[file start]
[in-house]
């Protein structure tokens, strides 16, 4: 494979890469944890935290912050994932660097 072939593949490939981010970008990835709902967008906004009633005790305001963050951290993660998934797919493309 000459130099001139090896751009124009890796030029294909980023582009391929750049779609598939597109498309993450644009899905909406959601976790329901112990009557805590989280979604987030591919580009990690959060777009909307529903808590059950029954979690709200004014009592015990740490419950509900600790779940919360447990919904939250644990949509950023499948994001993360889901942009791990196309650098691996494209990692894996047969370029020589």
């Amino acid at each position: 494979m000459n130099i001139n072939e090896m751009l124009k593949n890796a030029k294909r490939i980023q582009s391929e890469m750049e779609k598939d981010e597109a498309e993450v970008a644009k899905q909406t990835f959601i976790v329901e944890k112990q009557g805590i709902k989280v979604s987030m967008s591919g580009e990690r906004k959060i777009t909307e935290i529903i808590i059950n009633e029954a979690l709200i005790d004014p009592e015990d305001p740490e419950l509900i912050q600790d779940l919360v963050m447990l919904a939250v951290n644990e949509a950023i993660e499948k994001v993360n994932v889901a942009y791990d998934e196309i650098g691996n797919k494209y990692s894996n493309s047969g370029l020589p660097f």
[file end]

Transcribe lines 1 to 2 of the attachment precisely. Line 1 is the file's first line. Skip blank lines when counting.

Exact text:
[in-house]
């Protein structure tokens, strides 16, 4: 494979890469944890935290912050994932660097 072939593949490939981010970008990835709902967008906004009633005790305001963050951290993660998934797919493309 000459130099001139090896751009124009890796030029294909980023582009391929750049779609598939597109498309993450644009899905909406959601976790329901112990009557805590989280979604987030591919580009990690959060777009909307529903808590059950029954979690709200004014009592015990740490419950509900600790779940919360447990919904939250644990949509950023499948994001993360889901942009791990196309650098691996494209990692894996047969370029020589």